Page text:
One of the latest re-releases in the Criterion Collection this comedy classic is amongst the most significant satires of all time uniting some of cinemas most enduring talents. Now over 50 years old and with most of the cast and crew involved within the feature haven fallen prey to the inevitability of mortality this gives us the perfect opportunity to look back on one the most acclaimed comedies in cinematic history.

US Brigadier General Ripper (Sterling Hayden) puts his base on high alert and issues orders to his aircraft, one of which is under the command of Major T.J Kong (Slim Pickens), to perform a co-ordinated series of attacks against the Soviet Union. General Ripper’s Executive Officer Lionel Mandrake (Peter Sellers) discovers there are no orders to attack from the higher command and attempts to reason with Ripper in order to stop the attack. Meanwhile at the Pentagon President Murkin Muffley (Sellers again) attempts to find a way to work with the Russians to avert the activation of a “Doomsday Machine”, that will be set off by any American assault, with his other officers in the “War Room” including mad-cap General Buck Frobisher (George C. Scott) and paralyzed former Nazi scientist Dr Strangelove (Sellers once more).

Kubrick’s work in translating the thematic tone of the source material, the Peter George novel Red Alert, is quite astounding with both his directorial and scriptwriting expertise on hand to guide the satirical nature of the movie. Despite Kubrick’s concise work behind the camera it will never be remembered as “his” film specifically instead being an immortal tribute to the brilliance that was Peter Sellers. Whilst Kubrick would move onto features that highlighted his unique abilities in more diverse expanded ways than the more visually contort Dr Strangelove this was Sellers greatest hour. Despite a heralded body of work, including but not limited to his other legendary comedy creation of Det. Jacques Clouseau, his performances as three separate characters are each imbued with a phenomenal uniqueness both through physicality and use of accents. Dr Strangelove himself actually appears rather fleetingly but Sellers memorable portrayal as the bizarre scientist ensures the character is fondly remembered. As if Sellers triumvirate of great work wasn’t enough he is supported by a wonderful ensemble including the hilarious George C. Scott as a ludicrous general and Slim Pickens as Major Kong himself who has the honour in being involved in one of the most iconic moments in film history (Ye-haw about sums it up). Revisiting this classic work there was something strikingly modern about its treatment of the use of military force and the war mongering nature of humanity that couldn’t help but at times remind me of Alan Moore’s graphic novel Watchmen. Perhaps the most impressive aspect of Dr Strangelove is how unfunny some of its sequences become between the hilarious moments of political satire, wacky characters and chuckle inducing monologues there is a dark truth exposing the fear and hatred within humanity.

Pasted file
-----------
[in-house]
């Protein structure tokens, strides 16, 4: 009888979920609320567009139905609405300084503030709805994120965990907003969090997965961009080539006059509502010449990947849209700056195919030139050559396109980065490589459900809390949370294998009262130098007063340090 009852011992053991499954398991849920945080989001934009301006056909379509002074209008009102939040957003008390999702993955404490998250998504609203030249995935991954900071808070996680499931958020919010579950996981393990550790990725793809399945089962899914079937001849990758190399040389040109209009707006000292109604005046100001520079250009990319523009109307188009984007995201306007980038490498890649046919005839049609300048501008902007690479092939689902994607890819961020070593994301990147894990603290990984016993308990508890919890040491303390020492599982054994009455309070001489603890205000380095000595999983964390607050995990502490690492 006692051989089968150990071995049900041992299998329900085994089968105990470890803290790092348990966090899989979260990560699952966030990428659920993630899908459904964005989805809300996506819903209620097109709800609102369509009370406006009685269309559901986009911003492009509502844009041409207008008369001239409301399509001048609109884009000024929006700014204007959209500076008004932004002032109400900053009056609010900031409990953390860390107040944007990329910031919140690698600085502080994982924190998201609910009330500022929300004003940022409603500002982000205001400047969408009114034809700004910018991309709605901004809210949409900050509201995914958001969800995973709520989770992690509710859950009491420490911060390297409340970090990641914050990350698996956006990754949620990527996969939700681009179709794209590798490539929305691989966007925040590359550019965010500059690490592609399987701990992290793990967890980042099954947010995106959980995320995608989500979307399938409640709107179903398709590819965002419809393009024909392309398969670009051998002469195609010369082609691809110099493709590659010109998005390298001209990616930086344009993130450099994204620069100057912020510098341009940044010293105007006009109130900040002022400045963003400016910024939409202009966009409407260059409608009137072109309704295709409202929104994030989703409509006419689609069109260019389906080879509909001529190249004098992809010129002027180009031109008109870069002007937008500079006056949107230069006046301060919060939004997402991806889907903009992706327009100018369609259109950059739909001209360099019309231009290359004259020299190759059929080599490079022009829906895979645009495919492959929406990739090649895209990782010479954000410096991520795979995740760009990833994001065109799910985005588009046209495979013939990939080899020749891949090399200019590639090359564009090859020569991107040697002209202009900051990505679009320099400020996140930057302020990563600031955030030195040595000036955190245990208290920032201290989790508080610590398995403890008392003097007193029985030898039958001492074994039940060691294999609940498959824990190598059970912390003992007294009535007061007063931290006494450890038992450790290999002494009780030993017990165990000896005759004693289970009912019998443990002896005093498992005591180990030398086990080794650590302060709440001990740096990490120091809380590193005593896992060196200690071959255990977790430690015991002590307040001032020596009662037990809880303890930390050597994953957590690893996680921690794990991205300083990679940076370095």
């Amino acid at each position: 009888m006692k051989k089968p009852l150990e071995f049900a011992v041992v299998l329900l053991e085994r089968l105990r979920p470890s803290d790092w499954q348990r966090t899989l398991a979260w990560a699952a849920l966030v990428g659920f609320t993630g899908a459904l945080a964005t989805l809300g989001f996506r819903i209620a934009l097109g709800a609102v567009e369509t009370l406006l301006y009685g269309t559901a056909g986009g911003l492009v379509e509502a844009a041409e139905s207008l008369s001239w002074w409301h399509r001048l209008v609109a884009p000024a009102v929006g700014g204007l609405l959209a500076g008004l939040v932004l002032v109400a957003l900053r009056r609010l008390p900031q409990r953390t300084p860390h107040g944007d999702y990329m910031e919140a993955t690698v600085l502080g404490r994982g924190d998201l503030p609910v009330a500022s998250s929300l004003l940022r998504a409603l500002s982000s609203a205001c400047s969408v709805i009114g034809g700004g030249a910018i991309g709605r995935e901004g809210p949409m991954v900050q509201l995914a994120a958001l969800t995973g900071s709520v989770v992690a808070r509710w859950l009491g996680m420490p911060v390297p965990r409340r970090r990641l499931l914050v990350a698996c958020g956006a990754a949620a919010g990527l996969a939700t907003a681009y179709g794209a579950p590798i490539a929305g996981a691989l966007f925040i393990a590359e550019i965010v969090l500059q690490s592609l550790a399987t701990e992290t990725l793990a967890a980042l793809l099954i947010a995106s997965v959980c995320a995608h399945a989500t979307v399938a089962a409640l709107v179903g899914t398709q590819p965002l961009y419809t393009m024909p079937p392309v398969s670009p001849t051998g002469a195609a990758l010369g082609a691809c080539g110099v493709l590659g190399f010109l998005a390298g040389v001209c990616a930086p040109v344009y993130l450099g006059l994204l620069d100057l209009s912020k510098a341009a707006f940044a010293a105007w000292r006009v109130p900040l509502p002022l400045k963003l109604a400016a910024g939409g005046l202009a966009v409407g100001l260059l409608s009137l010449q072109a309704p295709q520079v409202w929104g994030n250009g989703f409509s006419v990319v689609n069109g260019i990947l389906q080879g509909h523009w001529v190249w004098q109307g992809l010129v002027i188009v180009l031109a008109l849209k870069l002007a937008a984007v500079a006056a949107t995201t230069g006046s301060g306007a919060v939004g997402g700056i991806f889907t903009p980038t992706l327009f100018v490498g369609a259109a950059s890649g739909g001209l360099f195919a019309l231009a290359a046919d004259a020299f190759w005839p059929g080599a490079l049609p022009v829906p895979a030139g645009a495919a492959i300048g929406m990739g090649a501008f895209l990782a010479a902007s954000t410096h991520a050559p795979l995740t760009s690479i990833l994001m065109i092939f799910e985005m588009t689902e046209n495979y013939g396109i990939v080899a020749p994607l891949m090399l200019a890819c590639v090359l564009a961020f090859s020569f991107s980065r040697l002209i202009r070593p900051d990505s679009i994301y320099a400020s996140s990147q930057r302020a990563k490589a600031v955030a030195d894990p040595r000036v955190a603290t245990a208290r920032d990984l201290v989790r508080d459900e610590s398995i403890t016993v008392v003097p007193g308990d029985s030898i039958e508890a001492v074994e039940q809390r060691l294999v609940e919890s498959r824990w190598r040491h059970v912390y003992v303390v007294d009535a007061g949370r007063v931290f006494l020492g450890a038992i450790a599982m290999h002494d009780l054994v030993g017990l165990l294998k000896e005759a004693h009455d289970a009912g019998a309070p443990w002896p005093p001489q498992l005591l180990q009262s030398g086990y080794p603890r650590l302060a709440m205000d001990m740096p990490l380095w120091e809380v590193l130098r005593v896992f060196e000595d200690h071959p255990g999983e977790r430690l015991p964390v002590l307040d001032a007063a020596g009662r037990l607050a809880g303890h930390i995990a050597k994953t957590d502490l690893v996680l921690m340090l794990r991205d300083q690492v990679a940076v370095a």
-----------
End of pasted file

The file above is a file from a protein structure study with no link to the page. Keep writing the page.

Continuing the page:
Criterion have also gathered numerous essayists exploring Dr Strangelove on a far more cerebral level than this review can muster within a timely word limit and for fans of the film, Kubrick or Sellers these are well worth checking out along with interviews with cast and crew alike throwing new light on what it was like to work on the movie (Apparently the ending was originally going to include a pie fight until Kubrick thought better of it). With a swift running time and a multitude of pitch perfect performances from a highly talented ensemble led by Sellers and guided by Kubrick Dr Strangelove should take pride of place in every film fans collection.

5 / 5

Dir: Stanley Kubrick

Scr: Stanley Kubrick, Terry Southern, Peter George

Cast: Peter Sellers, George C. Scott, Sterling Hayden, Keenan Wynn, Slim Pickens, Peter Bull, James Earl Jones

Prd: Stanley Kubrick

DOP: Gilbert Taylor

Music: Laurie Johnson

Country: USA, United Kingdom

Running time: 94 minutes

 

Dr Stranglove or: How I Learned to Stop Worrying and Love the Bomb is out now on DVD and Blu Ray as part of the Criterion Collection.

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